About Tea. The dining area is the family’s favorite one. It sings an ode to a tree — warm, simple, perfect. Every place at the table offers a great view — to the living room, garden, or terrace. If you ask Serhii what Japan means to him, a tea ceremony will be the first mentioned. Teacups are more commonly used in this home than wine glasses. The house has two kitchens. The minimalism of the open one is emphasized by a wooden table from a flea market, that replaced the kitchen tabletop. This table was born in 1935, and several generations of the Hutsul family have dined at it. The closed kitchen was designed according to Ukrainian traditions. Above the table, there is a “mysnyk” — special authentic shelves for dishes. The apron of the kitchen is protected by Serhii Makhno’s designer ceramic tile ROCK. You can exit the kitchen through the window — everything in this house is made for ease of decision-making.

Shkrub House / Makhno Studio - Interior Photography, Kitchen, Shelving, Table

About the point of view. The stairs to the second floor hold glass handrails and ginger TETRAPODS — the designer tile by MAKHNO Studio inspired by actual multi-tone tetrapods that protect coasts from destructive waves. Second-floor planning is simple and ergonomic. There are gallery halls and bedrooms for the residents. The hall ends with a balcony overlooking the living room and garden — the first thing owners see when they leave their rooms in the morning.

Shkrub House / Makhno Studio - Interior Photography

The decor here is represented by the 16-century ceramic tile and the guardian angels above the doors to the children’s bedrooms. The window overlooks the second level of the stone garden and a rooftop terrace. This is analogous to one of the most famous Japanese gardens — the stone garden of Ryōan-ji in Kyoto. The rocks and sand in Ryōan-ji are like the sea and land, two inseparable entities. 15 large stones in the garden are laid out in such a way that no matter how hard you try, no more than 14 stones can be seen together. It is believed that only the person who has attained true enlightenment can see all the 15 ones.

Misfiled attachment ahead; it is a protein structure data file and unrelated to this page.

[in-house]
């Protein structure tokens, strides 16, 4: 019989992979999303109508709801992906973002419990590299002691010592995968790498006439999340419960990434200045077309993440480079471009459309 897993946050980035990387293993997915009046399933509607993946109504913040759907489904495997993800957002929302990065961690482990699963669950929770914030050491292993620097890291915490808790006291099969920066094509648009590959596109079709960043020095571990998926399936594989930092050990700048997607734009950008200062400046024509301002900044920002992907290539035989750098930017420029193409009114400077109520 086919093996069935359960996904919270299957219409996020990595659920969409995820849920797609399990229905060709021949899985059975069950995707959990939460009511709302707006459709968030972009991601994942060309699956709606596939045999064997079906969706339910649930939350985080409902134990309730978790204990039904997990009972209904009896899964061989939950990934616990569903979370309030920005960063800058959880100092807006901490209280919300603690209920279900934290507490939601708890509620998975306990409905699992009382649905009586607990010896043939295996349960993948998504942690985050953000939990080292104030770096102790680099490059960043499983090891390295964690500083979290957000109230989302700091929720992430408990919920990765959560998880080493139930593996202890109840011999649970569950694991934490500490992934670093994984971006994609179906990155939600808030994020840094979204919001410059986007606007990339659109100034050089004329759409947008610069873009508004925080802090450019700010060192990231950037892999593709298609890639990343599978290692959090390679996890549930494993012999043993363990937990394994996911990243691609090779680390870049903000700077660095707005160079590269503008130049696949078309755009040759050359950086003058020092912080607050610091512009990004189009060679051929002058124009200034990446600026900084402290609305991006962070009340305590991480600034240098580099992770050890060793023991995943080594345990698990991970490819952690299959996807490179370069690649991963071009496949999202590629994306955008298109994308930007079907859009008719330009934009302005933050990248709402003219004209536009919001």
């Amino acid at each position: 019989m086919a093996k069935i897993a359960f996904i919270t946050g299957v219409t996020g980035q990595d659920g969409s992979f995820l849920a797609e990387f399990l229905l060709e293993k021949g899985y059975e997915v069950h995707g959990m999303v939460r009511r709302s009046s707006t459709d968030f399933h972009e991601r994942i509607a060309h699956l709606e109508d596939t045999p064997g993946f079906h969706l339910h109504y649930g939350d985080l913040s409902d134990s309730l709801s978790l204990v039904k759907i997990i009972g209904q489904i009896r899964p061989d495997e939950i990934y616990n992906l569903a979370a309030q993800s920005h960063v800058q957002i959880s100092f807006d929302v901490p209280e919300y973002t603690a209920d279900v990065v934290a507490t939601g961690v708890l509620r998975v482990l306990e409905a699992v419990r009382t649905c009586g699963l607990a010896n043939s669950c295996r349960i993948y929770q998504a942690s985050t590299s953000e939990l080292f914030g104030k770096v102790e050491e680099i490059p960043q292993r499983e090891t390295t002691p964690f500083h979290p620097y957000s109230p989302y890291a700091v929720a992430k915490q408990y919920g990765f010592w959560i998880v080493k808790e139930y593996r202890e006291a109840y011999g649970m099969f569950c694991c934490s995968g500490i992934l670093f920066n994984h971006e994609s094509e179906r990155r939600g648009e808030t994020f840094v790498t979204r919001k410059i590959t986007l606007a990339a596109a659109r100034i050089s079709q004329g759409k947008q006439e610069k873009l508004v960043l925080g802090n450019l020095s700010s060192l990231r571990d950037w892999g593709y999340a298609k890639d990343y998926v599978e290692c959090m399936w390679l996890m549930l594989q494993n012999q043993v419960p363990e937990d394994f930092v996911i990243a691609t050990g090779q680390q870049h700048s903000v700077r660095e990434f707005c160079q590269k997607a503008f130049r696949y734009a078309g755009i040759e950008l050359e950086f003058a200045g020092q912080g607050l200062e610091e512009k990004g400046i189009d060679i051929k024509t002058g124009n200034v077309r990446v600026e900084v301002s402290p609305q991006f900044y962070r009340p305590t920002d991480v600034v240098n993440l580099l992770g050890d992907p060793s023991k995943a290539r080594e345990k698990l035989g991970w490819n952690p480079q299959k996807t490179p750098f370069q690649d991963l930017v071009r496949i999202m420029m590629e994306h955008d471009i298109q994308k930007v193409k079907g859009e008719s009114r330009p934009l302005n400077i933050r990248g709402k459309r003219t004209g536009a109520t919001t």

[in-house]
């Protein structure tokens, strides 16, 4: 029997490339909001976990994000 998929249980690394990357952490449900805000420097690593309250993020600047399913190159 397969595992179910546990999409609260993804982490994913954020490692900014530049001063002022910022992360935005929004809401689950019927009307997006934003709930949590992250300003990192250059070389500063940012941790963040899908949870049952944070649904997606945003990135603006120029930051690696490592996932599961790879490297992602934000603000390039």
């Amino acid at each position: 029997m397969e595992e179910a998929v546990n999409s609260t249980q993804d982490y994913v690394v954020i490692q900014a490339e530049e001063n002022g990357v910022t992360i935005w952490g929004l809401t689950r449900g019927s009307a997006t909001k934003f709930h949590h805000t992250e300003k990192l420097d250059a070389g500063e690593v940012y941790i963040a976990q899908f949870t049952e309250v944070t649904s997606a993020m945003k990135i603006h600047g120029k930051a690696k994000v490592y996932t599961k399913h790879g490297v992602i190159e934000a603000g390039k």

Shkrub House / Makhno Studio - Image 23 of 31

Serhii’s parents are frequent guests in this house. It is believed that grandparents love grandchildren more than children — in Ukraine, the connection between these two generations is very strong. Therefore, in the evenings, when Serhii and his wife are downtown, the kids are being watched by their grandparents. Their room is very simple and restrained. The traditional for Japan low mattress is no longer surprising to Serhii’s parents — they are used to the creative experiments with their son.

Shkrub House / Makhno Studio - Interior Photography, Bedroom

And for the first time our FLAPJACK, which received the Red Dot Design Award 2017, is made in this color. Looks unusual, but great. The guest bathroom is a gallery of designer tiles by Serhii Makhno. Here are the GRASS and EARTHQUAKE in two versions: glazed and metal-reduced.

Shkrub House / Makhno Studio - Interior Photography, Table, Chair

About the author

Leave a Reply

Your email address will not be published. Required fields are marked *